Seasons of Life [2]

I have been thinking a lot about the older people in my life lately. I have been thinking about the seasons of life that we go through. It occurred to me that I actually wrote about it before and so I dug into my posts and there it was, SEASONS OF LIFE, a post I wrote 5 years ago. 5! What!?


Nobody is getting younger. It’s just the way life goes. It also goes by way too damn fast. 5 years ago I was 27 and just starting to see some of what the older seasons of life look like by watching the people around me. Now, in a short 5 years, it has gotten even more real and I will be honest, kinda scary.

Perhaps I am still the over achieving planner of all things, but at what point do we start having real and serious conversations about the last seasons of life? I know that life can end abruptly at any age. Trust me, I know. But for now, in this post, I am talking about loved ones who are in their last seasons of life [elderly]. Shouldn’t we talk about these things while we are all still able to talk about these things?

Things like…What people want in their season of life when they may be dependent on others. Who people want to be dependent on. Where people want to live. And of course, when life ends, what do they want to happen to their body and their belongings.

Shouldn’t there be some sort of knowledge about all of this before we get to that season?

A lot of people find it hard to talk about. Which, I get it, aging, death, and losing our loved ones is a scary thing. But it’s also inevitable. I would much rather have prior knowledge on honoring those people’s wishes and ensuring they are not going through it alone than to be wondering, “am I doing this right? Would they have wanted this?”

With multiple generations often to consider, we have to talk about it. Don’t we?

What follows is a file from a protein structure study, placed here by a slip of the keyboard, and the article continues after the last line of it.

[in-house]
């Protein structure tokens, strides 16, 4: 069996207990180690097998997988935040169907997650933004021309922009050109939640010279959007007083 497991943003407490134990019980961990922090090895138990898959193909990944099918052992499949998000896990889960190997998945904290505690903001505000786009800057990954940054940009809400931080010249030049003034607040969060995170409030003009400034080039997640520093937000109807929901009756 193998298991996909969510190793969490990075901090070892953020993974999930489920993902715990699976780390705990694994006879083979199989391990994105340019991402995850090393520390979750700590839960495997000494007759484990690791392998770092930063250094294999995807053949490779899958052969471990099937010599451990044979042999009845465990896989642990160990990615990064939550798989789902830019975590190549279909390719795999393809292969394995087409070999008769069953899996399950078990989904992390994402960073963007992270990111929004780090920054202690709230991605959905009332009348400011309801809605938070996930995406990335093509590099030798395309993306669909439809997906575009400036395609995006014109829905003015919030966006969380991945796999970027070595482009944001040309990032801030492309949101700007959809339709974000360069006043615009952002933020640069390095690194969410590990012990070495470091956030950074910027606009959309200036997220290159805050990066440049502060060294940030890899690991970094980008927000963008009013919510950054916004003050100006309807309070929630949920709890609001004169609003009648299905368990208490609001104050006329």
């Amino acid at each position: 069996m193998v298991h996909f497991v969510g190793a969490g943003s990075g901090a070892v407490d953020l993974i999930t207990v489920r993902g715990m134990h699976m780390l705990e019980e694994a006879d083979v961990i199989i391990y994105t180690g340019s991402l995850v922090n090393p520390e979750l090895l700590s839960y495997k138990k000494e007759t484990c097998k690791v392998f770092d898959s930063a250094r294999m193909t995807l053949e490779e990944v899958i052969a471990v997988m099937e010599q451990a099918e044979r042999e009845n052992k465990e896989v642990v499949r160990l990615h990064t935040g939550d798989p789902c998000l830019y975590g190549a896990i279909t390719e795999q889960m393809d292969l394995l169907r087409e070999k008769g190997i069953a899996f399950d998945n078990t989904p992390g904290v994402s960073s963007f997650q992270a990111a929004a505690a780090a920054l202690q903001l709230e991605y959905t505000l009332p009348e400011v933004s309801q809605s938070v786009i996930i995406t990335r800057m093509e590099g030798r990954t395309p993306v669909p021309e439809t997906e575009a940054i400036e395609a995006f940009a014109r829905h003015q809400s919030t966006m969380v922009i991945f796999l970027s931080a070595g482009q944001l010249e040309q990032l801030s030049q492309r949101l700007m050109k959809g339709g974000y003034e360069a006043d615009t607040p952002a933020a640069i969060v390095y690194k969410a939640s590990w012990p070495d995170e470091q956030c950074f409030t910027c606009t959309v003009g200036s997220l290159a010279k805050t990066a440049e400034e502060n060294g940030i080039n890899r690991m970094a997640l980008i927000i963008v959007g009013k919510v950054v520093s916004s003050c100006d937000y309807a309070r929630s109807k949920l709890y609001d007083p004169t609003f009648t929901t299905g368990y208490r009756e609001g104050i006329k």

I have loved ones in their 50s, 60s, 70s, and 80s at this current time. Each one having some worry on my heart at times. Obviously the ones who are oldest take the bulk of it. I not only fear the day their lives end, but I also fear the regret. I think some of that comes from previous experience with losing my grandparents when I was young, before I really was able to get to know them outside of their title to me. I have a significant fear of seeing people fade and be unaware of who they are and who I/we are.

Unfortunately, it is something that has become a reality for us to witness, a little more each passing week. I am trying my best not to be anxious about it, but I still fear it. It just feels so tragic. Right now, we are not being depended on, but one day we might be in that situation. I want to know that I am doing right by them all. Honoring them and what they mean to me.

So the question is, how do we get people who don’t want to talk about it, to actually talk about it?

I am of course welcome to any advice and thoughts, experiences, and the like.



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